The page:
To say that Karl Bohnak loves snow is a bit like saying that Charlie Sheen likes to party. Bohnak, chief meteorologist at With Luck You See TV (WLUC-TV6) in Marquette, Michigan, claims to be telling upper Michigan weather stories in general, but then fills the first three quarters of the book with cold and snow: Father Marquette dodging ice floes on Lake Superior in August, Father Menard trekking hundreds of miles on snowshoes, ditto Bishop Baraga, as well as various miners, farmers, and mail carriers all being forced to bust through snowdrifts for what feels like most of the year. Henry Schoolcraft, for example, apparently rarely saw a sunny summer day in his years in Michigan, from the time he arrived at Sault Ste. Marie in the 1820s until he left the state in 1841, just lots of snow and ice and blizzards.
Then again, considering that we Yoopers like to claim that upper Michigan has only two seasons -- winter, and three months of rough sledding -- maybe Bohnak's book isn't particularly unbalanced. The good weather stories do all seem to happen in the winter, or close to it. Ships trapped in unseasonably early ice, ships locked out of harbors by unseasonably late ice, snowdrifts burying houses, people freezing to death (or coming close to it) in blizzards, . . . there is no doubt that the U.P. can be a cold, cold place, and Mr. Bohnak loves every frigid minute. Besides, it's a lot more interesting to read about 20-foot snowdrifts burying most of the houses in Ishpeming in November than it is to read about one person's chimney getting blasted by lightning in July.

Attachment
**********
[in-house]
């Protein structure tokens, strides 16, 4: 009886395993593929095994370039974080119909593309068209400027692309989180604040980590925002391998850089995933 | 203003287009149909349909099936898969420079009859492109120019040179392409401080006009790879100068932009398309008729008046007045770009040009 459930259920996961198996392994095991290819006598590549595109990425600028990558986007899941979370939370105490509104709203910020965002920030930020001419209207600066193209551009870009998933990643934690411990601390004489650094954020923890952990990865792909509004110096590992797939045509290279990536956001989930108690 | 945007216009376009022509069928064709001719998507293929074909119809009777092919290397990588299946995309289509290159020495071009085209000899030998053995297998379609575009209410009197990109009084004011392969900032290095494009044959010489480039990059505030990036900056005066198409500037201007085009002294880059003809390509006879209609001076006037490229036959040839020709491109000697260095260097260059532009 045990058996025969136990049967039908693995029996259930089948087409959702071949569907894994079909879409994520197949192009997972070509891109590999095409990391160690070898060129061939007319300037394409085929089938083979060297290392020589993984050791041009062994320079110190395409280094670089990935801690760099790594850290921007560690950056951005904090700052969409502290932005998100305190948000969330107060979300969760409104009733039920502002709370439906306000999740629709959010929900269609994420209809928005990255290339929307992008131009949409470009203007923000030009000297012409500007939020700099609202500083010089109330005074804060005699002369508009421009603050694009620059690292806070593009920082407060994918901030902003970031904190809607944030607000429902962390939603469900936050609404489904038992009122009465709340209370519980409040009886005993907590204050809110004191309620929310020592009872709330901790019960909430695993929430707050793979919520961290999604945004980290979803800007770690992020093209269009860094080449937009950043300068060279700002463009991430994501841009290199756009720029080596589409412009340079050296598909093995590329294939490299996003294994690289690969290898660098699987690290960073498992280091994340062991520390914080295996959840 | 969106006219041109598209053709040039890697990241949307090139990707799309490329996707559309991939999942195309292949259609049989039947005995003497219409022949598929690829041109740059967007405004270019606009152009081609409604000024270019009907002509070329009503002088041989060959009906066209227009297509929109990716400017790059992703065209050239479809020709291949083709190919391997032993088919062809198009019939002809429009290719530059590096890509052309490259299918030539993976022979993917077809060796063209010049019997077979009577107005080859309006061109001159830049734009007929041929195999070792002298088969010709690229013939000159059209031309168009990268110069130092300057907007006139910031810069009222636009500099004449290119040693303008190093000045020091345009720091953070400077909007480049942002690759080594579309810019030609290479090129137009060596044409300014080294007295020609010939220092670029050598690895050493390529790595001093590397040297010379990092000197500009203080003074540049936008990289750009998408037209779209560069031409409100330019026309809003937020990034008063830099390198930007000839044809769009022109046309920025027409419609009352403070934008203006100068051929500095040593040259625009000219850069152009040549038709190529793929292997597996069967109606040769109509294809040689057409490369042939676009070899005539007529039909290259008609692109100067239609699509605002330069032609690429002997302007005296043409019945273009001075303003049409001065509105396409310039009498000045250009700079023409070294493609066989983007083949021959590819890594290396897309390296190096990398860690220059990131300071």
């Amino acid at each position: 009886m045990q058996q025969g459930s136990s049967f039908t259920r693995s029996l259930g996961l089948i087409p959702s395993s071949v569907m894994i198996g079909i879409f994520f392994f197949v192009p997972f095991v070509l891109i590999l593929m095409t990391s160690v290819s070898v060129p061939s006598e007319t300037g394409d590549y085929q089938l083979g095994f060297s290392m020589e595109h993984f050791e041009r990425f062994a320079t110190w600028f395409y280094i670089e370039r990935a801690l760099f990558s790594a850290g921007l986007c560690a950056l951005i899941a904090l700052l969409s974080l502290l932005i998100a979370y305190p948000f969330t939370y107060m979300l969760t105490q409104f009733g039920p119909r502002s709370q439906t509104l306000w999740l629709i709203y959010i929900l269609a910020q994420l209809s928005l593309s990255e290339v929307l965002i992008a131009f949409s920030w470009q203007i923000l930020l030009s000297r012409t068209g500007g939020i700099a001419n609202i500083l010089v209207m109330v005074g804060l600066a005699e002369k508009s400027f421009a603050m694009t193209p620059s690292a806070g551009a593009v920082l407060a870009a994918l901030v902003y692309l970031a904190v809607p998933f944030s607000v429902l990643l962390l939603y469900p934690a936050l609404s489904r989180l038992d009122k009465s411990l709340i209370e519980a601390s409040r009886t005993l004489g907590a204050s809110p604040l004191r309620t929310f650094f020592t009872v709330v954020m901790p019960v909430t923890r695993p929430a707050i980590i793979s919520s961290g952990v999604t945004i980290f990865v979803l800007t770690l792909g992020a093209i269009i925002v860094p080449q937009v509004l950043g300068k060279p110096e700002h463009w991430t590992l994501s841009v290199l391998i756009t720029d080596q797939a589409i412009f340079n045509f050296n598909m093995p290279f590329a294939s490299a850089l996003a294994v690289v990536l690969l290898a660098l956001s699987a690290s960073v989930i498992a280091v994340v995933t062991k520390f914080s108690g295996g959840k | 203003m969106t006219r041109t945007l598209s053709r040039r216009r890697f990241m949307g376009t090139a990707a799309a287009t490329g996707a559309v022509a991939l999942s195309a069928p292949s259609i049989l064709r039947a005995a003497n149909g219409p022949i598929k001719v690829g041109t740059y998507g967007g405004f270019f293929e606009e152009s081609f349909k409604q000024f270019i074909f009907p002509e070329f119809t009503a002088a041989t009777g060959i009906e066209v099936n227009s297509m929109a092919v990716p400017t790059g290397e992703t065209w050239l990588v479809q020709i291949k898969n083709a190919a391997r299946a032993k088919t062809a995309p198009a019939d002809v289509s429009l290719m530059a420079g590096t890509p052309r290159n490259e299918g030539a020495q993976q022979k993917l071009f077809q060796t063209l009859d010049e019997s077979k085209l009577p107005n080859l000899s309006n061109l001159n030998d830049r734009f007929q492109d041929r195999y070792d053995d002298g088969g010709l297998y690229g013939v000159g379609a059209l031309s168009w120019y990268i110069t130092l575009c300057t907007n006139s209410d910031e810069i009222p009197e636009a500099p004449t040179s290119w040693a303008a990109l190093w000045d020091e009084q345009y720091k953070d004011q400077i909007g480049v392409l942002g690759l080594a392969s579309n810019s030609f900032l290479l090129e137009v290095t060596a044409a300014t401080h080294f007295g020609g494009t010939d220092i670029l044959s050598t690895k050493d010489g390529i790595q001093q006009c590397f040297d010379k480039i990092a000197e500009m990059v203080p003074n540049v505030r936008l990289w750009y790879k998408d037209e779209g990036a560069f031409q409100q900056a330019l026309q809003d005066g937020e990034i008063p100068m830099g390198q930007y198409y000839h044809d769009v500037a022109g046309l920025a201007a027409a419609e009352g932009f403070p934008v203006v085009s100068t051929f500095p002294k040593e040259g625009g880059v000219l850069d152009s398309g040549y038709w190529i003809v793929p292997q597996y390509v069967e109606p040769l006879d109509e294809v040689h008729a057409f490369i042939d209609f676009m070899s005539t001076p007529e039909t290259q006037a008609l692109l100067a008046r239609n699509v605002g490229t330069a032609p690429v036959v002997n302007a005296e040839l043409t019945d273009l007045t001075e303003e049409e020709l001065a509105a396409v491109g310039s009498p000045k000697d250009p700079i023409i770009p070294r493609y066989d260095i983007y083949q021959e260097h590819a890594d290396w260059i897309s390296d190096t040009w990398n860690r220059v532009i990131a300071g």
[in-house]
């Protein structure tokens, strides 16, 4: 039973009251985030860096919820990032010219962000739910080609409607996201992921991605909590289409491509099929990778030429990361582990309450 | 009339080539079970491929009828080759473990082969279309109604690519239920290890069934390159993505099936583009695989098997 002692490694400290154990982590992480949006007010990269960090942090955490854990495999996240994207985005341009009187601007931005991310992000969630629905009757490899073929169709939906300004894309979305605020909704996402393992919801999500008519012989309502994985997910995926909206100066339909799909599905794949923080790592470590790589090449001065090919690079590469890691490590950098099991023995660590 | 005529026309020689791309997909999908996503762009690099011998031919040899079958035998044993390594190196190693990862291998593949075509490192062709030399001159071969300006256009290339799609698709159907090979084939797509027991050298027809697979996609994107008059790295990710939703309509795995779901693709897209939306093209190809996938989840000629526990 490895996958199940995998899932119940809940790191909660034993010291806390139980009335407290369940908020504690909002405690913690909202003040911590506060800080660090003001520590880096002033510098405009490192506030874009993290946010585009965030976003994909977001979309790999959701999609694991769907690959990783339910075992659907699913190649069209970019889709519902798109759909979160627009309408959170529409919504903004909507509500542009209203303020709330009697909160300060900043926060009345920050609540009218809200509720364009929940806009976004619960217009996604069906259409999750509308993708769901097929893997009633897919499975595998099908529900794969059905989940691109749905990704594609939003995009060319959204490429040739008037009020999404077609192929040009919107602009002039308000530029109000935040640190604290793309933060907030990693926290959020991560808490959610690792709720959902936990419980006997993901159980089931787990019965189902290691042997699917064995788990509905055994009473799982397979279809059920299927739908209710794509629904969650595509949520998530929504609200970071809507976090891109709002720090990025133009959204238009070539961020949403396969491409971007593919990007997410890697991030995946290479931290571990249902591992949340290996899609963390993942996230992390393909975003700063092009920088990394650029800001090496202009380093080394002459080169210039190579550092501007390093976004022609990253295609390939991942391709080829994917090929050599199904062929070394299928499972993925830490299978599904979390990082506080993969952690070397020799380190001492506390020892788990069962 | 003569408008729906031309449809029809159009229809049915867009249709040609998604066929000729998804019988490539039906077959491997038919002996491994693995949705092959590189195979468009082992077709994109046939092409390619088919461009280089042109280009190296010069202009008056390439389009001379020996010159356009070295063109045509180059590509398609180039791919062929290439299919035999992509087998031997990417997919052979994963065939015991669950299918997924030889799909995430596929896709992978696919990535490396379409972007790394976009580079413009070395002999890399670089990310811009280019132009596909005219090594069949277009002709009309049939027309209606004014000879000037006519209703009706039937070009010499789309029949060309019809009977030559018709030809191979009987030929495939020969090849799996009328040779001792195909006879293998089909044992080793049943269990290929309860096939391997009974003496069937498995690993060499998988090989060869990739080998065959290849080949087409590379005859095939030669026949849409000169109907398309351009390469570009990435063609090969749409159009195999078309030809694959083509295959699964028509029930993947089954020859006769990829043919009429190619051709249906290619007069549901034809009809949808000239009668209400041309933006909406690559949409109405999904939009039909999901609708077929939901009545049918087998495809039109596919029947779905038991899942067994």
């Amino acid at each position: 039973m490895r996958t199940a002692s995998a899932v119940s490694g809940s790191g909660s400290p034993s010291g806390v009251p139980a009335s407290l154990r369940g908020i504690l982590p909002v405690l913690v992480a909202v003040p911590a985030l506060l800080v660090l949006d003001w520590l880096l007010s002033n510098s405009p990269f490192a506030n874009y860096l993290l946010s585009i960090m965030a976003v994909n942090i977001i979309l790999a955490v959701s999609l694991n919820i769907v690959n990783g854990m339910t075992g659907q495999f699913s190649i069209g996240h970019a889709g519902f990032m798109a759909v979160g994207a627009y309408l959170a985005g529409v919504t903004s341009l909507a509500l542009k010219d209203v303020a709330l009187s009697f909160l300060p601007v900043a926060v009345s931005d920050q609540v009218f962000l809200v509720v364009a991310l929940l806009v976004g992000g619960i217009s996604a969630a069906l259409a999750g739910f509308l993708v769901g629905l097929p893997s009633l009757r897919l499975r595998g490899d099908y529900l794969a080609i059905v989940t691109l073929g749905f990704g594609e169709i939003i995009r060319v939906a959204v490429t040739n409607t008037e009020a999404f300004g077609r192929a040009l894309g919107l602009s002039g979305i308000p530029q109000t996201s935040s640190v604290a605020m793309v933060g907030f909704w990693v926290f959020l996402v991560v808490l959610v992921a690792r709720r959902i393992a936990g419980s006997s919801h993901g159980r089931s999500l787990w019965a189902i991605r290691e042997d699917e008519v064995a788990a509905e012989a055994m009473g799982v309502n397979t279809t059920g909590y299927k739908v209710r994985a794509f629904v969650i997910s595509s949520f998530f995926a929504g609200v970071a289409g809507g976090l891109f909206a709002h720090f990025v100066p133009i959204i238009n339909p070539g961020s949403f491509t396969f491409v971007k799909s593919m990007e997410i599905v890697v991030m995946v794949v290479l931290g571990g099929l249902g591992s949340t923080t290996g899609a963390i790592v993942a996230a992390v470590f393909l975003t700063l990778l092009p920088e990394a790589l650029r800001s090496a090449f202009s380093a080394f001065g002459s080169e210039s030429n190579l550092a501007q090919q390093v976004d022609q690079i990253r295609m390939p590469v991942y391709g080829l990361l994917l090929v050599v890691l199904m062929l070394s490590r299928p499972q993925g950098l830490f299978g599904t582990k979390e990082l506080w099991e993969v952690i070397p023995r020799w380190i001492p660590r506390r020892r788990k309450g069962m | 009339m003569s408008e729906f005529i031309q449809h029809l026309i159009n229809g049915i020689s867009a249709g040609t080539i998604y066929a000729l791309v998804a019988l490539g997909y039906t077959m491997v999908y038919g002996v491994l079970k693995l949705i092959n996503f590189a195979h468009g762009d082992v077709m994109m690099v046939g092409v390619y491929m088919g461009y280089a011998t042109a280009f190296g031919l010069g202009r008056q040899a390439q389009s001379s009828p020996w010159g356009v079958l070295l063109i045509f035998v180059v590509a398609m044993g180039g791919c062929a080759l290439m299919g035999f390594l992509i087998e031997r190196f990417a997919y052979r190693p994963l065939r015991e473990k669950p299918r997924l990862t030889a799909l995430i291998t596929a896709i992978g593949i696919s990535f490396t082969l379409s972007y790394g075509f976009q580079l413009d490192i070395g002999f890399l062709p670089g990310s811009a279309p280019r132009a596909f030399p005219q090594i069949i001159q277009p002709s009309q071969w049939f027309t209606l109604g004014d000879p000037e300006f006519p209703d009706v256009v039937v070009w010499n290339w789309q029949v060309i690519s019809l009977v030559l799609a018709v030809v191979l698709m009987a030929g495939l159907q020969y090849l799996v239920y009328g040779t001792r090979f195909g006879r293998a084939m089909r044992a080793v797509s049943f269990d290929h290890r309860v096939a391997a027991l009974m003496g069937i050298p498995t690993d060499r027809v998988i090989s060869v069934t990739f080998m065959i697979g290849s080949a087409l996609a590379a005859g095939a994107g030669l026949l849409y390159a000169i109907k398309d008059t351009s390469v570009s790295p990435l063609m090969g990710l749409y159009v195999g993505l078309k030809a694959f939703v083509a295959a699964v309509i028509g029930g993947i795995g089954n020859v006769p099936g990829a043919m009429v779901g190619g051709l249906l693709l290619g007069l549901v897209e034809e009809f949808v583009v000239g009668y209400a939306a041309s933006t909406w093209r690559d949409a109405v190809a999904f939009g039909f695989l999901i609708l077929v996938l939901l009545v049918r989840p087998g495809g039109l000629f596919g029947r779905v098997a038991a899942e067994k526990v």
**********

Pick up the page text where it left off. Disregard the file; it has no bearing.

Despite inspiring the urge to quaff numerous cups of hot chocolate -- or maybe because of it -- So Cold a Sky is an entertaining read. It also appears to have been competently researched. Mr. Bohnak cites archival sources from around the U.P. (various historical societies, Northern Michigan University, the archdiocese, and others) and admits freely when and where the gaps in the written records occur. He hits the high points of U.P. history, e.g., the invention of the solar compass and the opening of the iron range, and manages to cover the tragedies (forest fires, shipwrecks) without sounding overly bleak. On a personal level, I was a little intrigued to learn in retrospect that various weather events that struck me at the time as being just ordinary U.P. weather were in fact record-breakers of one sort or another (e.g., coldest average summer), but maybe a meteorologist worries more about statistics than the people actually living through the blizzards do.